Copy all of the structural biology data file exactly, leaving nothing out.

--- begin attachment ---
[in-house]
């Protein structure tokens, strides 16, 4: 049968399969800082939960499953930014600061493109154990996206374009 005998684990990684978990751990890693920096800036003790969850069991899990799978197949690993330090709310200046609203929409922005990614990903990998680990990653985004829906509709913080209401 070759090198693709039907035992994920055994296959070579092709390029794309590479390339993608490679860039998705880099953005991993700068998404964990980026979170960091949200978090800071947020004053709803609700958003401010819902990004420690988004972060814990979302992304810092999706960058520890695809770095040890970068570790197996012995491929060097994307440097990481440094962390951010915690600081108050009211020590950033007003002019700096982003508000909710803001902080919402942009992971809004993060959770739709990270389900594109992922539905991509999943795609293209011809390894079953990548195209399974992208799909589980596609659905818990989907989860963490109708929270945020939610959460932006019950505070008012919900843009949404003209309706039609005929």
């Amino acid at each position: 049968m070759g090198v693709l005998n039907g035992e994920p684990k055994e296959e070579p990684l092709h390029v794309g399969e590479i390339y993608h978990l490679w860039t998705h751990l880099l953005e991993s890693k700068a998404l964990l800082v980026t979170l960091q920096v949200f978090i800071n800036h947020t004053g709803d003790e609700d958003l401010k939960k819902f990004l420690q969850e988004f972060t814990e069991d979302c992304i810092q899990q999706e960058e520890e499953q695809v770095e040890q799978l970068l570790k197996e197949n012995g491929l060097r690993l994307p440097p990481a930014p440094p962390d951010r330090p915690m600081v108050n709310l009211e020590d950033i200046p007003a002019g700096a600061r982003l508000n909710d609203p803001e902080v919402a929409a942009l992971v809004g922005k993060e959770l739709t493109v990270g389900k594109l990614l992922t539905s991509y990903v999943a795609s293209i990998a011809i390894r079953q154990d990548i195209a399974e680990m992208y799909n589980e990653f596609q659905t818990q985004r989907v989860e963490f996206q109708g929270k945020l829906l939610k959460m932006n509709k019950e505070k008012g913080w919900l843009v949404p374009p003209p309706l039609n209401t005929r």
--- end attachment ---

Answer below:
[in-house]
């Protein structure tokens, strides 16, 4: 049968399969800082939960499953930014600061493109154990996206374009 005998684990990684978990751990890693920096800036003790969850069991899990799978197949690993330090709310200046609203929409922005990614990903990998680990990653985004829906509709913080209401 070759090198693709039907035992994920055994296959070579092709390029794309590479390339993608490679860039998705880099953005991993700068998404964990980026979170960091949200978090800071947020004053709803609700958003401010819902990004420690988004972060814990979302992304810092999706960058520890695809770095040890970068570790197996012995491929060097994307440097990481440094962390951010915690600081108050009211020590950033007003002019700096982003508000909710803001902080919402942009992971809004993060959770739709990270389900594109992922539905991509999943795609293209011809390894079953990548195209399974992208799909589980596609659905818990989907989860963490109708929270945020939610959460932006019950505070008012919900843009949404003209309706039609005929």
């Amino acid at each position: 049968m070759g090198v693709l005998n039907g035992e994920p684990k055994e296959e070579p990684l092709h390029v794309g399969e590479i390339y993608h978990l490679w860039t998705h751990l880099l953005e991993s890693k700068a998404l964990l800082v980026t979170l960091q920096v949200f978090i800071n800036h947020t004053g709803d003790e609700d958003l401010k939960k819902f990004l420690q969850e988004f972060t814990e069991d979302c992304i810092q899990q999706e960058e520890e499953q695809v770095e040890q799978l970068l570790k197996e197949n012995g491929l060097r690993l994307p440097p990481a930014p440094p962390d951010r330090p915690m600081v108050n709310l009211e020590d950033i200046p007003a002019g700096a600061r982003l508000n909710d609203p803001e902080v919402a929409a942009l992971v809004g922005k993060e959770l739709t493109v990270g389900k594109l990614l992922t539905s991509y990903v999943a795609s293209i990998a011809i390894r079953q154990d990548i195209a399974e680990m992208y799909n589980e990653f596609q659905t818990q985004r989907v989860e963490f996206q109708g929270k945020l829906l939610k959460m932006n509709k019950e505070k008012g913080w919900l843009v949404p374009p003209p309706l039609n209401t005929r």